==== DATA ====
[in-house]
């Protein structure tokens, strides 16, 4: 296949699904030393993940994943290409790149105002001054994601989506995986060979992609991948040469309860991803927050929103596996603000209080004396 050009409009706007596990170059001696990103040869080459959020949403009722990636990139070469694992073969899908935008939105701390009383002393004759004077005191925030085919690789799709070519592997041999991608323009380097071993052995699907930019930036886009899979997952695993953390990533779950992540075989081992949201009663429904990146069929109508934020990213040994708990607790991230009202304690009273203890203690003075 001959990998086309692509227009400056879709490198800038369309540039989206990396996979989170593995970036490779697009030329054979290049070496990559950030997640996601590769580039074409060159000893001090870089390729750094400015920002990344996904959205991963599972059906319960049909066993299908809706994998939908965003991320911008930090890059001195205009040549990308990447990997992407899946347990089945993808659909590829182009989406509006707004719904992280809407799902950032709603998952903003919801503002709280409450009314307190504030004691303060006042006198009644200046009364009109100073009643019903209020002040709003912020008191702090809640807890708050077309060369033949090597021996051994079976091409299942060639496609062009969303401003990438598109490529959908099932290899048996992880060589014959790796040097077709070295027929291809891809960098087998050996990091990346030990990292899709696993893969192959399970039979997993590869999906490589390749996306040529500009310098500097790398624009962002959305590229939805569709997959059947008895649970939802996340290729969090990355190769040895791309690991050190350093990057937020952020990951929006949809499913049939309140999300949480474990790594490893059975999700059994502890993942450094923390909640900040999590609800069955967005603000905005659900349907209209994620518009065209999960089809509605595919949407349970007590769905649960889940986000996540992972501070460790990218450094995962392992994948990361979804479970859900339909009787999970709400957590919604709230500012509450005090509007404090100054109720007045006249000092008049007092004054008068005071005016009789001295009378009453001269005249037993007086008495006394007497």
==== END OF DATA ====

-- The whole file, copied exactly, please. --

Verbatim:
[in-house]
């Protein structure tokens, strides 16, 4: 296949699904030393993940994943290409790149105002001054994601989506995986060979992609991948040469309860991803927050929103596996603000209080004396 050009409009706007596990170059001696990103040869080459959020949403009722990636990139070469694992073969899908935008939105701390009383002393004759004077005191925030085919690789799709070519592997041999991608323009380097071993052995699907930019930036886009899979997952695993953390990533779950992540075989081992949201009663429904990146069929109508934020990213040994708990607790991230009202304690009273203890203690003075 001959990998086309692509227009400056879709490198800038369309540039989206990396996979989170593995970036490779697009030329054979290049070496990559950030997640996601590769580039074409060159000893001090870089390729750094400015920002990344996904959205991963599972059906319960049909066993299908809706994998939908965003991320911008930090890059001195205009040549990308990447990997992407899946347990089945993808659909590829182009989406509006707004719904992280809407799902950032709603998952903003919801503002709280409450009314307190504030004691303060006042006198009644200046009364009109100073009643019903209020002040709003912020008191702090809640807890708050077309060369033949090597021996051994079976091409299942060639496609062009969303401003990438598109490529959908099932290899048996992880060589014959790796040097077709070295027929291809891809960098087998050996990091990346030990990292899709696993893969192959399970039979997993590869999906490589390749996306040529500009310098500097790398624009962002959305590229939805569709997959059947008895649970939802996340290729969090990355190769040895791309690991050190350093990057937020952020990951929006949809499913049939309140999300949480474990790594490893059975999700059994502890993942450094923390909640900040999590609800069955967005603000905005659900349907209209994620518009065209999960089809509605595919949407349970007590769905649960889940986000996540992972501070460790990218450094995962392992994948990361979804479970859900339909009787999970709400957590919604709230500012509450005090509007404090100054109720007045006249000092008049007092004054008068005071005016009789001295009378009453001269005249037993007086008495006394007497």